For years, the Bose Wave Music System has been a standard accessory for kitchen countertops. Two companies - B&W and Meridian - are trying to get a piece of that action with similarly sized but far fancier systems. The B&W Zeppelin ($599) is a sleek, aerodynamic take on an iPod speaker system, while the $2,995 Meridian/Ferrari F80 (reviewed in Experts' Guide to Great Gifts) adds DVD/CD playback capability, an AM/FM radio, and 80 watts of digital amplification.
DWV's Ferrari Art.Engine takes this form factor to a new extreme. With 16 woofers, two tweeters, 800 watts of internal amplification, and a billet aluminum chassis weighing 107 pounds, the $20,000 Art.Engine practically begs to hang out in 10-car garages filled with classic rides.
It's annoying to hear audiophiles deride the iPod for substandard sound quality, but if they won't listen to their kids, perhaps they'll listen to the KID - the Krell Interface Dock ($1,500). It extracts sound from an iPod using professional-style balanced-audio circuitry. You can use the KID with any amplifier, but Krell prefers that it bond with, of course, the Papa Dock ($2,000), a 150-watts-per-channel amp that cradles the KID and connects to it without wires. Add a pair of high-end speakers, and you have the world's most extravagant, extraordinary iPod audio system.
RIGHTING ROOM WRONGS
A room's acoustics have as much effect on sound quality as your choice of gear does. Until recently, getting the best sound from your room meant liberal use of unsightly acoustic-treatment products. Thanks to new high-powered digital-signal-processing chips built into A/V receivers and surround-sound processors, it's now possible to cure problems with acoustics by altering the signals going into your speakers. Just place a microphone so the receiver can "hear" what's going on in your space, then activate an automatic setup procedure and walk out of the room. Come back in a few minutes, and your sound is, in theory, perfect.
|Wisdom SC-1 speaker controller
But every manufacturer seems to have a different idea about the right way to do digital room-correction, so results will vary. One example is the Audyssey technology built into A/V receivers from Denon, Integra, Marantz, NAD, and Onkyo (the least expensive model is Onkyo's $300 TX-SR505) and the new Wisdom Sage in-wall speaker system (speakers begin at $2,250 each; the $6,000 SC-1 speaker controller is shown to the right). There's also the Anthem Room Correction System incorporated into Anthem Statement surround sound processors (the Anthem Statement D2 with the ARC-1 option is $7,499), or the RoomPerfect feature found in Lyngdorf Audio systems (Lyngdorf D1 processor with RoomPerfect: $15,000). The consensus among audio professionals seems to be that while none of these systems achieves true perfection, all can improve your sound significantly.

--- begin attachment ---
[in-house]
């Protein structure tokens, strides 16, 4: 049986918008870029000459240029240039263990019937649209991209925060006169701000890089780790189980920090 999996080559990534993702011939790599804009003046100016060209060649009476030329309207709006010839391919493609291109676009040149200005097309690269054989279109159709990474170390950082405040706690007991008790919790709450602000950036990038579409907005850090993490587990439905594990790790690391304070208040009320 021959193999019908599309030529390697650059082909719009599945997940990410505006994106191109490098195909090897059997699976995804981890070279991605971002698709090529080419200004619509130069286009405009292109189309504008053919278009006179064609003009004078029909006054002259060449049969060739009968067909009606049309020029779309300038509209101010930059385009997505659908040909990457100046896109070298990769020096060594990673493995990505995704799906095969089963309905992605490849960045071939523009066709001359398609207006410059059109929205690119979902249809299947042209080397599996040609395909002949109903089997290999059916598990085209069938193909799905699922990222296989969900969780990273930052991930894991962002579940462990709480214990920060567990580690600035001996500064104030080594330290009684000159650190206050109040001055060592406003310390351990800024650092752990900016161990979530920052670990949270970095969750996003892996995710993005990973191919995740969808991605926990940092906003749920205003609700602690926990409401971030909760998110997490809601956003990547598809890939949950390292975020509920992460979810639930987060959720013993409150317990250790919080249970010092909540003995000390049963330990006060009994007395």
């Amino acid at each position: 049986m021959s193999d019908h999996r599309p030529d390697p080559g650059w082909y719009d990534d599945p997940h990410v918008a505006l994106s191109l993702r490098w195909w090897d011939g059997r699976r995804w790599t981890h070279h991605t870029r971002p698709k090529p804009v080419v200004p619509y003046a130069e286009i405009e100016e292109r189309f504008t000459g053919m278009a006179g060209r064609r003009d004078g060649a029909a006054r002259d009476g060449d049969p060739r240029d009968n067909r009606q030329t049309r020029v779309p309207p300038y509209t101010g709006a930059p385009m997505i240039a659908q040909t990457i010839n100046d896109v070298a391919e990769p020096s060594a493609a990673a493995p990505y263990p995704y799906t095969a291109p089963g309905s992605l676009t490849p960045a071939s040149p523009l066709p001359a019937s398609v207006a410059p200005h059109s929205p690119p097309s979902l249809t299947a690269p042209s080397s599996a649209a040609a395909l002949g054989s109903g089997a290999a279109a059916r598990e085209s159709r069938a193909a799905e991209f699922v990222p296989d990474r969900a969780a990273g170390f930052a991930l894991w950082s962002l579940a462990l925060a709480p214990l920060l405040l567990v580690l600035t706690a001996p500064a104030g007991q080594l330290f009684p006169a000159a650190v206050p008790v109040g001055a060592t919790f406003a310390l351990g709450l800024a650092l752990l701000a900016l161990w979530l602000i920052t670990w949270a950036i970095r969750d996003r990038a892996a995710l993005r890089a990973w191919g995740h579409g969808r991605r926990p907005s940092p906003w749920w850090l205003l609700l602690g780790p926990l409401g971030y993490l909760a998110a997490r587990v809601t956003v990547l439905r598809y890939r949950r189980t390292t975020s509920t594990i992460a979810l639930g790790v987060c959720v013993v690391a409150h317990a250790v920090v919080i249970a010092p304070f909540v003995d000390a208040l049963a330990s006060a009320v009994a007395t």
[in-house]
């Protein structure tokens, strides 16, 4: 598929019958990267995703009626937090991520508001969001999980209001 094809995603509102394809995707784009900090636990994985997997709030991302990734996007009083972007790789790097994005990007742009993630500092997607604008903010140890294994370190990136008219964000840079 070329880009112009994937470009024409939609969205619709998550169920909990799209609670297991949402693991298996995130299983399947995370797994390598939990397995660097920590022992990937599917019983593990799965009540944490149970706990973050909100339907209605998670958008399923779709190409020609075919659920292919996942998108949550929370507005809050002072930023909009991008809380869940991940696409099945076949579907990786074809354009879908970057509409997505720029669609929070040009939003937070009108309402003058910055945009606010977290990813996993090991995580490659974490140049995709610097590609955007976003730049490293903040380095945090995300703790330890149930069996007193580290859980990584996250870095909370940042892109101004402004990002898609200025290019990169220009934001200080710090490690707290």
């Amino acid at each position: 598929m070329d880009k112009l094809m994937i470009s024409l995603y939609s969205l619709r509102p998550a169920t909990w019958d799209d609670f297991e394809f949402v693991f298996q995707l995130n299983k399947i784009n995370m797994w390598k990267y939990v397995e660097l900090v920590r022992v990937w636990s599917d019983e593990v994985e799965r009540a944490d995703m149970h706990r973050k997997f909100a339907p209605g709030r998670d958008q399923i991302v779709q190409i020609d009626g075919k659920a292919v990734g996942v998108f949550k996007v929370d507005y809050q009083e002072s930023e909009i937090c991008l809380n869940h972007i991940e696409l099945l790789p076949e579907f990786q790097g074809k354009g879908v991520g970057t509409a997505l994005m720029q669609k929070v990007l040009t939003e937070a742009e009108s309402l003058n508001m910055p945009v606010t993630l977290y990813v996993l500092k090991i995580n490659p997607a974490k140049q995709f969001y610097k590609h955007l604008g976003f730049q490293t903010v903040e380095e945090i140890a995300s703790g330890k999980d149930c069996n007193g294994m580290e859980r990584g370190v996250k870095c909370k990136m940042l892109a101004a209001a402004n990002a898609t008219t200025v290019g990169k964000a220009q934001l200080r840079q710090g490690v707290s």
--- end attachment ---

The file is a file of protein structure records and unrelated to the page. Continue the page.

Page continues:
WALLS OF SOUND
The iPod has spoiled us. We've become so used to having immediate access to all the music we own wherever we go, we're starting to expect that same convenience at home. Digital technology delivers it easily. Just walk up to a wall-mounted control screen, or grab a home-automation touchscreen remote, or pull up a page in your Web browser, and you can scan your entire music collection - and, with some new systems, your entire family's music collection. Select a tune, album, or playlist, and your room fills instantly with sound.
All of these systems work in different ways, but the experience varies only subtly, depending for the most part on the graphic layout of the onscreen interface. NetStreams calls up digital audio from any computer or hard drive connected to your home network and plays it through compact digital amplifiers located in each room. (Prices run from $1,800 to $5,000 a room, depending on the source devices and control options.) Request's iQ system ($7,000 plus $500 to $2,500 a room for controllers) does most of the same tricks, but it uses a single, powerful multichannel amp for more oomph.
High-end speaker specialist Thiel Audio surprised CES attend- ees by incorporating similar technology right into its speakers; yes, the speakers themselves actually pull music and movie sound off an Ethernet-based network. The ThielNet system (price to be announced) works with stereo or surround sound, and it also runs wirelessly if using a network cable is impractical.
|Sennheiser MX W1 earbuds
As the iPod introduced millions of people to music on the go, it spawned a renaissance in the headphone industry. CES saw countless new models, but two in particular stood out - one for its modern technology and the other for its old-school vibe.
Sennheiser's MX W1 earbuds free you from those annoying wires that get tangled in your ski poles or your dog's leash. Each bud has a wireless audio receiver, a tiny amplifier, and a rechargeable battery. The MX W1 is among the first products to use Kleer, a licensed technology that transmits audio over short distances wirelessly and without data compression. The carrying case doubles as a charger for the earbuds.
|Beats by Dr. Dre
What do you get when a legendary rapper joins forces with a veteran cable maker? You get Beats by Dr. Dre, marketed by Monster Cable. Although the partners describe the style as "avant-garde," there's no denying the 1970s look of these big cans. The idea is to capture the fidelity of studio-style professional headphones. Whether the $399 'phones will become a common sight on the streetz, no one can say, but the fact that Monster offers an iPhone-compatible mike will surely make Beats more popular with technophiles.
Now if Monster would just come up with a 150-inch version of Beats, audio might get a little more attention at the 2009 CES.
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